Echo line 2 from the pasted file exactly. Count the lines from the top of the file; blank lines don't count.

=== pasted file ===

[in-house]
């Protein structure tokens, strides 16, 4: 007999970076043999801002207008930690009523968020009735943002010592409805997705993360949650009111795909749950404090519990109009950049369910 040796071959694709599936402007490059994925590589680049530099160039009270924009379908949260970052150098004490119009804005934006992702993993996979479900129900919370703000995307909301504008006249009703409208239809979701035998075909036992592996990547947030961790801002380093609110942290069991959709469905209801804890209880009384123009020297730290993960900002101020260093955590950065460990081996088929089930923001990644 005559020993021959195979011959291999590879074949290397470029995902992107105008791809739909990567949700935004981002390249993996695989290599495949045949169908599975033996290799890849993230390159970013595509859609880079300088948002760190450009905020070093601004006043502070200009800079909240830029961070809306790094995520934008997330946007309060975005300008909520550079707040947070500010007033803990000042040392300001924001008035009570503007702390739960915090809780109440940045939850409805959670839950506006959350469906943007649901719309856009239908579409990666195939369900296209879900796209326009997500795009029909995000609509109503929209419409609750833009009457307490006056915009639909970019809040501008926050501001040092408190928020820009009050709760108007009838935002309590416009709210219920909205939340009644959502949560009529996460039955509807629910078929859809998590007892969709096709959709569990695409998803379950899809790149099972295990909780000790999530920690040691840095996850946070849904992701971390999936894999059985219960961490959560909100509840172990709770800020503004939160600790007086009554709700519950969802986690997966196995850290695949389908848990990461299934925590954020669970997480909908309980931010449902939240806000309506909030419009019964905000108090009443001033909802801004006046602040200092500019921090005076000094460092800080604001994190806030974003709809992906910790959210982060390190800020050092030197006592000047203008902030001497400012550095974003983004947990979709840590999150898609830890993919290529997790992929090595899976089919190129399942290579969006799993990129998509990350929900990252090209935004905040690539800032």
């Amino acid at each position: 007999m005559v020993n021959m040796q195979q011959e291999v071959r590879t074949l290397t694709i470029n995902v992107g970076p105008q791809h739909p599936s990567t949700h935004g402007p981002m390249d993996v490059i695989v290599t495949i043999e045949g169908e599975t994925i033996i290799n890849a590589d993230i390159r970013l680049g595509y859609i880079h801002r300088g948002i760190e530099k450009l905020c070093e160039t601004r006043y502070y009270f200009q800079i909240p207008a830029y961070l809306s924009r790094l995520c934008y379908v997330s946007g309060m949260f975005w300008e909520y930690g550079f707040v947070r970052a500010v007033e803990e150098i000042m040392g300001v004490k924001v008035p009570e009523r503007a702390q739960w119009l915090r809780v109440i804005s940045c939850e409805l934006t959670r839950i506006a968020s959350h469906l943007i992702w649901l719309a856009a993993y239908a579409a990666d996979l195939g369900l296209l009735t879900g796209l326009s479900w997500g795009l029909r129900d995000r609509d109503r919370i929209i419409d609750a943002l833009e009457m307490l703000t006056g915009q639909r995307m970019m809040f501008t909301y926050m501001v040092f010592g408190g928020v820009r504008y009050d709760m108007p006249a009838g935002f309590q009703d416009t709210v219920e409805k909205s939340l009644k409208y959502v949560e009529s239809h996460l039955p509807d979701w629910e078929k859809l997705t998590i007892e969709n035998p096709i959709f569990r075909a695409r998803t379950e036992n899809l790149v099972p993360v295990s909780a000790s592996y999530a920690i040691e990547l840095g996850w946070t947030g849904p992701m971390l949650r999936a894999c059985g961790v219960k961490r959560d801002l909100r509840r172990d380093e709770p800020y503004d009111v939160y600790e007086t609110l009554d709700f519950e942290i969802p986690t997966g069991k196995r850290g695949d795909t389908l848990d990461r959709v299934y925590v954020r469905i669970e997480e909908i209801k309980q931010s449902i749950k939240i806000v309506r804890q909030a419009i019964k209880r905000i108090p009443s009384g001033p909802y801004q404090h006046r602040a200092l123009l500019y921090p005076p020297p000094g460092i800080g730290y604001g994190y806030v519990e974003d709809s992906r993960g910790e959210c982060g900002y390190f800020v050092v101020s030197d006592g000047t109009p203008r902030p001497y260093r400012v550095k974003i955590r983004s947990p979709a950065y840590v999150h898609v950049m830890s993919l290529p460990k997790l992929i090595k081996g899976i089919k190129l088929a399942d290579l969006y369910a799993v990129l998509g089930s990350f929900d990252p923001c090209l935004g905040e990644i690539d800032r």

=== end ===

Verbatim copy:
């Protein structure tokens, strides 16, 4: 007999970076043999801002207008930690009523968020009735943002010592409805997705993360949650009111795909749950404090519990109009950049369910 040796071959694709599936402007490059994925590589680049530099160039009270924009379908949260970052150098004490119009804005934006992702993993996979479900129900919370703000995307909301504008006249009703409208239809979701035998075909036992592996990547947030961790801002380093609110942290069991959709469905209801804890209880009384123009020297730290993960900002101020260093955590950065460990081996088929089930923001990644 005559020993021959195979011959291999590879074949290397470029995902992107105008791809739909990567949700935004981002390249993996695989290599495949045949169908599975033996290799890849993230390159970013595509859609880079300088948002760190450009905020070093601004006043502070200009800079909240830029961070809306790094995520934008997330946007309060975005300008909520550079707040947070500010007033803990000042040392300001924001008035009570503007702390739960915090809780109440940045939850409805959670839950506006959350469906943007649901719309856009239908579409990666195939369900296209879900796209326009997500795009029909995000609509109503929209419409609750833009009457307490006056915009639909970019809040501008926050501001040092408190928020820009009050709760108007009838935002309590416009709210219920909205939340009644959502949560009529996460039955509807629910078929859809998590007892969709096709959709569990695409998803379950899809790149099972295990909780000790999530920690040691840095996850946070849904992701971390999936894999059985219960961490959560909100509840172990709770800020503004939160600790007086009554709700519950969802986690997966196995850290695949389908848990990461299934925590954020669970997480909908309980931010449902939240806000309506909030419009019964905000108090009443001033909802801004006046602040200092500019921090005076000094460092800080604001994190806030974003709809992906910790959210982060390190800020050092030197006592000047203008902030001497400012550095974003983004947990979709840590999150898609830890993919290529997790992929090595899976089919190129399942290579969006799993990129998509990350929900990252090209935004905040690539800032």